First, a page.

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Wednesday, March 21, 2012

READING RAMBO


This week's reader-submitted RAMBO comes courtesy of Justin Whittinghill. Seriously, this RAMBO sequel is so monumentally amazing it defies logic. If, after reading, you find you are bleeding from your ears, do not panic. This is a normal reaction.

RAMBO XXXI: Bride of Midnight

The film opens with RAMBO seated at a grand piano, center-stage in an empty concert hall.  He wears a sleeveless tuxedo and alternates between playing phrases of a concerto and scribbling notes on a sheet of staff paper.  The camera reveals that RAMBO is playing with only his index fingers, yet the music heard is richly polyphonic and oddly includes a full woodwind section. 


THE GENERAL walks out onto the stage, but RAMBO remains engrossed in his work.

“Rambo, our worst nightmare has come true.”

Without looking up, RAMBO replies, “Since I gave up the life, my only nightmare is that the world may never hear my masterpiece.”

“But Rambo, without your help, there may not be a world left.”

RAMBO looks up. “You mean…”

“Yes,” answers THE GENERAL. “The Mad Scientist has cloned you, and he just unleashed his creation in Tokyo!”

“But how…” RAMBO begins to question.

“How did your DNA fall into his hands? Well, you know the pile of rubble that used to be Mount Rushmore? The Mad Scientist recovered a single hair from a red bandana found amongst the rocks.” It should be noted that the destruction of Mount Rushmore and RAMBO’s involvement are never explained.


At this point, RAMBO notices the red dot of a sniper’s laser sight on THE GENERAL’s temple. Realising the gunman must be targeting them from above, RAMBO hurls the grand piano into the second balcony and it explodes.  A common store mannequin with a rifle taped to it can be seen falling from the second storey enveloped in flames.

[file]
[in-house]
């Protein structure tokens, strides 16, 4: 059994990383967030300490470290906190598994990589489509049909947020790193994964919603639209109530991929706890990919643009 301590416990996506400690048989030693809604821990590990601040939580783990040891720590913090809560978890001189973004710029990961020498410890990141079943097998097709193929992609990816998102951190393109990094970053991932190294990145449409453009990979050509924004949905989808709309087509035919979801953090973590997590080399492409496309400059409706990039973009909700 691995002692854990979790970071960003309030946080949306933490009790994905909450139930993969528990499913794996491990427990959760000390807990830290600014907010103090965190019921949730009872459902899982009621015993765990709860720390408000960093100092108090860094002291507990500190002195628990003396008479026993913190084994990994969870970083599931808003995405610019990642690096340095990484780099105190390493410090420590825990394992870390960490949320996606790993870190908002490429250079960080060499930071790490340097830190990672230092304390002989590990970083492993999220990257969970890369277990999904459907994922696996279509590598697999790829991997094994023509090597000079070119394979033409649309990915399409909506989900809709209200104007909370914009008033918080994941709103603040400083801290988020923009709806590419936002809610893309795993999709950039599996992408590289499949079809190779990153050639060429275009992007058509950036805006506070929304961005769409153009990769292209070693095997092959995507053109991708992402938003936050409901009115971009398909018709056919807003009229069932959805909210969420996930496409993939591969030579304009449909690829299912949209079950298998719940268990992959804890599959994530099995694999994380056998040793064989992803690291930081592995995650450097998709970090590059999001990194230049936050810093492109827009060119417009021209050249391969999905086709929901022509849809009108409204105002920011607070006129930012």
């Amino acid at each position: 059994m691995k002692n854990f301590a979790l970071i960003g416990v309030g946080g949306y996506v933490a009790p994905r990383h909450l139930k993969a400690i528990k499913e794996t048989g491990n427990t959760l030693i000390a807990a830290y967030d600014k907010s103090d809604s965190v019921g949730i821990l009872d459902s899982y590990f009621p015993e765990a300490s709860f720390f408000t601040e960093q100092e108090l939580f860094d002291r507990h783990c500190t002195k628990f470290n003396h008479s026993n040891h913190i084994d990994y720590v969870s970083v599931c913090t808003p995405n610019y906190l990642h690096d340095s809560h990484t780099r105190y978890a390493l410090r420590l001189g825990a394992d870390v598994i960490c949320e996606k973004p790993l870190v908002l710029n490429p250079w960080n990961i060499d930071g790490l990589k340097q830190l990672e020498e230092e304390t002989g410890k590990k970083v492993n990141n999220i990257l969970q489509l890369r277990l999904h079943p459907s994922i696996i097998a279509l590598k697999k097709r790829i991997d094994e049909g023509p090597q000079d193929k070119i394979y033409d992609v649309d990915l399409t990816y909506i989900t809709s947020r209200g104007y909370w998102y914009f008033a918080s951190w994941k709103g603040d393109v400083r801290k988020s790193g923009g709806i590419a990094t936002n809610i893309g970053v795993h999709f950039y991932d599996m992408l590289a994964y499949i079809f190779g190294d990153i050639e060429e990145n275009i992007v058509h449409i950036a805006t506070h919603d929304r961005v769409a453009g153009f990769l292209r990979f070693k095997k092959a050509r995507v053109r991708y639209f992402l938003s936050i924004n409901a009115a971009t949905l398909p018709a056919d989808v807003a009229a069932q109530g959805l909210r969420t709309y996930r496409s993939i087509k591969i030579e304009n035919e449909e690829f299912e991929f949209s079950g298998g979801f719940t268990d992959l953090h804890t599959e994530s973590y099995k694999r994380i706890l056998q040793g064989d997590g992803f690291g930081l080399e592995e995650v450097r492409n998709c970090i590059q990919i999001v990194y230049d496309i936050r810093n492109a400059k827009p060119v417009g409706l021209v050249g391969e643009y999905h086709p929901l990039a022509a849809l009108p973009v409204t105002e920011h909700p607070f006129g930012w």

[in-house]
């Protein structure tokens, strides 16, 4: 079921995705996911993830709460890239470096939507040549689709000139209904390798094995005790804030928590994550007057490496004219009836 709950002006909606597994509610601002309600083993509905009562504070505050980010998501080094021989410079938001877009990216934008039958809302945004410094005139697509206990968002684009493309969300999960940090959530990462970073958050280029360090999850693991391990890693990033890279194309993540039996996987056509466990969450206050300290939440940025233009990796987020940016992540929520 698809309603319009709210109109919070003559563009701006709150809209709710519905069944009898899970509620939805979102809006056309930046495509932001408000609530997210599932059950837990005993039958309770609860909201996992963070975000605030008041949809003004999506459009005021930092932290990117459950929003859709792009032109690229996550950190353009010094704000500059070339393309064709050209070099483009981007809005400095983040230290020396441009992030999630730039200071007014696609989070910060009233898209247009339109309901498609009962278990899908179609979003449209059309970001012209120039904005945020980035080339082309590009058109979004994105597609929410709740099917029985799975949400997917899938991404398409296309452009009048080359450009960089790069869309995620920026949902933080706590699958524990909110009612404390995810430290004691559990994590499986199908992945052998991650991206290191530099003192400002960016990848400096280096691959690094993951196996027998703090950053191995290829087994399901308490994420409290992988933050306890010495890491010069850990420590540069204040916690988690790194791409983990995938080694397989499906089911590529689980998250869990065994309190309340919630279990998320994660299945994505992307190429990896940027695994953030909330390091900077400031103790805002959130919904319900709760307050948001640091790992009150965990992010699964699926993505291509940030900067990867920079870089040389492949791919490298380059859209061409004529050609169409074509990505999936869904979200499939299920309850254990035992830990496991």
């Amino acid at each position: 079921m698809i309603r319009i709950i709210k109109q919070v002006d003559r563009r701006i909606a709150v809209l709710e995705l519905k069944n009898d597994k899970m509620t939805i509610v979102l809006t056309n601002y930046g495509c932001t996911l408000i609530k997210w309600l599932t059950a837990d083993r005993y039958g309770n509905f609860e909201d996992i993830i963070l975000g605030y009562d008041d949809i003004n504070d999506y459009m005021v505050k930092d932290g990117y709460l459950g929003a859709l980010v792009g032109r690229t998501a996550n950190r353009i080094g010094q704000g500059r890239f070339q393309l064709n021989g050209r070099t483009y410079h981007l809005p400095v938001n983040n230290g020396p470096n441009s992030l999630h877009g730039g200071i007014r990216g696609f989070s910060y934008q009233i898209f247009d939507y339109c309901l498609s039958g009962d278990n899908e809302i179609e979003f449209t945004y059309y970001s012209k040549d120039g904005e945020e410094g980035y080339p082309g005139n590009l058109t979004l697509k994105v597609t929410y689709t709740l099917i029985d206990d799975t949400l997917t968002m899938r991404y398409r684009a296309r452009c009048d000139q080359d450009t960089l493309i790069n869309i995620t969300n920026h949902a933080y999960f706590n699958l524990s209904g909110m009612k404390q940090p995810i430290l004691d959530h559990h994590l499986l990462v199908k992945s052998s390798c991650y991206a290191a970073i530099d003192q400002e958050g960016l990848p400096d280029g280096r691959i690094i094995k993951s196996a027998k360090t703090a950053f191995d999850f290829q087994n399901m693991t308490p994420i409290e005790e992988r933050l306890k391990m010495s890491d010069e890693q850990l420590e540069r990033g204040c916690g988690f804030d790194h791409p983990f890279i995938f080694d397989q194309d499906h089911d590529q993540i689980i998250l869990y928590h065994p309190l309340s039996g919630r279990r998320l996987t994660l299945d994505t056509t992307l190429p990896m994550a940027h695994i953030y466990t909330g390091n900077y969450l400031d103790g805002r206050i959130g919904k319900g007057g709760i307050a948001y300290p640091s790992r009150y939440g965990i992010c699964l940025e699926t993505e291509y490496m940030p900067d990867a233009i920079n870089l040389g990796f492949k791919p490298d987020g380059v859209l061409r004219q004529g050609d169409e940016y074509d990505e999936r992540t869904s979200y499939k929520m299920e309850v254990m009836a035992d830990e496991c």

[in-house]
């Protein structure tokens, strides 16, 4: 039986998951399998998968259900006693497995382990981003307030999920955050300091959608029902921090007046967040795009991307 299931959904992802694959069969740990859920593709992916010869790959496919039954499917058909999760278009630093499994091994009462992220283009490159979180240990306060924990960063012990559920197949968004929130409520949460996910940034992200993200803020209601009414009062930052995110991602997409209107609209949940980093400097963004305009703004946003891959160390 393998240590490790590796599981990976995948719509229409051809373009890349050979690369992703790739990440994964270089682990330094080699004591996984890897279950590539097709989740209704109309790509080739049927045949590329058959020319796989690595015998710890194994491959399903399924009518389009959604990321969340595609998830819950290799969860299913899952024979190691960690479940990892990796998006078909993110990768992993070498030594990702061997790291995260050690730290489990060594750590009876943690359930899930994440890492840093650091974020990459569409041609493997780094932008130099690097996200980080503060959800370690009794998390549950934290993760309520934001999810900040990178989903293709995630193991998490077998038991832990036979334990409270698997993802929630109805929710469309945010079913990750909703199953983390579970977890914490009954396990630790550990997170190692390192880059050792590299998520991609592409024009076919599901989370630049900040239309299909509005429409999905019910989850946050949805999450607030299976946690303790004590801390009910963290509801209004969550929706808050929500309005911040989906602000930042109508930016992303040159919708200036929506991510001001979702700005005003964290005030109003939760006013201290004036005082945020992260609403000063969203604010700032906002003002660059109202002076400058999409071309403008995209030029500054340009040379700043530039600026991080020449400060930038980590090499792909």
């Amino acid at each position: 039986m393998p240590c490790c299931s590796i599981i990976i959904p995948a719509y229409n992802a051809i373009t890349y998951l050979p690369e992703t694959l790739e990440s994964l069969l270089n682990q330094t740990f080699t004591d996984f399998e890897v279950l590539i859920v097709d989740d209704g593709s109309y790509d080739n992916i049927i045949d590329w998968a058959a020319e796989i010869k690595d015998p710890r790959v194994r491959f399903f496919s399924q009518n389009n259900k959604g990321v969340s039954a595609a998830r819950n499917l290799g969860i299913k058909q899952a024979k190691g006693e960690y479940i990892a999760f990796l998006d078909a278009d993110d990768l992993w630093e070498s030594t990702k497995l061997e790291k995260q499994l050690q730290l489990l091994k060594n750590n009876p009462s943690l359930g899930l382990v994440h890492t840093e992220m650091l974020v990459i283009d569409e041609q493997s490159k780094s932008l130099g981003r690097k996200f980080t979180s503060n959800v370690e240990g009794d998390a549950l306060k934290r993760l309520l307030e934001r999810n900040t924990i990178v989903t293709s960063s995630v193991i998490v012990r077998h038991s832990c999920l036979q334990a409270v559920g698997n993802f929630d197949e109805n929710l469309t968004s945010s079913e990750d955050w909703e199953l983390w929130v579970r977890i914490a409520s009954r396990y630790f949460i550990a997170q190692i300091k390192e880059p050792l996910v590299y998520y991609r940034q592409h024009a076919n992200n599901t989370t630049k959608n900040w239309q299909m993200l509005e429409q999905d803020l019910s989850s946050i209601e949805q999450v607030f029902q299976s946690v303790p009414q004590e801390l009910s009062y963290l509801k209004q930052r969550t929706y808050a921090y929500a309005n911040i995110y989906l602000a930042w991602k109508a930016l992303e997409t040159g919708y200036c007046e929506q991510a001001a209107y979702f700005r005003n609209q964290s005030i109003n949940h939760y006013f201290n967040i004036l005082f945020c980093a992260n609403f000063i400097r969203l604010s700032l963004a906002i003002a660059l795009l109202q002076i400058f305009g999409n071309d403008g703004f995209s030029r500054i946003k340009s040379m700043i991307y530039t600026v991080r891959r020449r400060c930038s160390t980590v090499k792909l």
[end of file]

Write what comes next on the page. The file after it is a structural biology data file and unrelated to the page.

As the concert hall burns, RAMBO and THE GENERAL remain on the stage. “I think this clone is about to meet his match,” RAMBO says confusingly.  RAMBO then points one fist toward the heavens and launches up through the flaming ceiling and out into the night sky. A 5-minute sequence follows of RAMBO flying over wildly varied landscapes set to Pat Benatar’s “Heartbreaker.”

RAMBO eventually lands in dense Southeast Asian jungle.  A caption at the bottom of the screen reads “Tokyo, present day” and strangely remains on screen for the rest of the film despite several location changes. 

The camera angle switches to a crudely digitized first-person thermal view that we can only assume belongs to RAMBO, though his artificially enhanced vision is never mentioned.  Hundreds of enemies glow red within the jungle. 

The camera angle cuts back to a shot of RAMBO walking confidently into the thick of the jungle, when suddenly a boom mic bobs into view at the top of the screen.  We hear an off-camera voice shout, “Cut!  Come on, Phil, how many times have we had this conversation…” RAMBO disregards all of this, and instead grabs the boom mic, twists it into a pair of rudimentary nunchakus, and beats dozens and dozens of militiamen with them.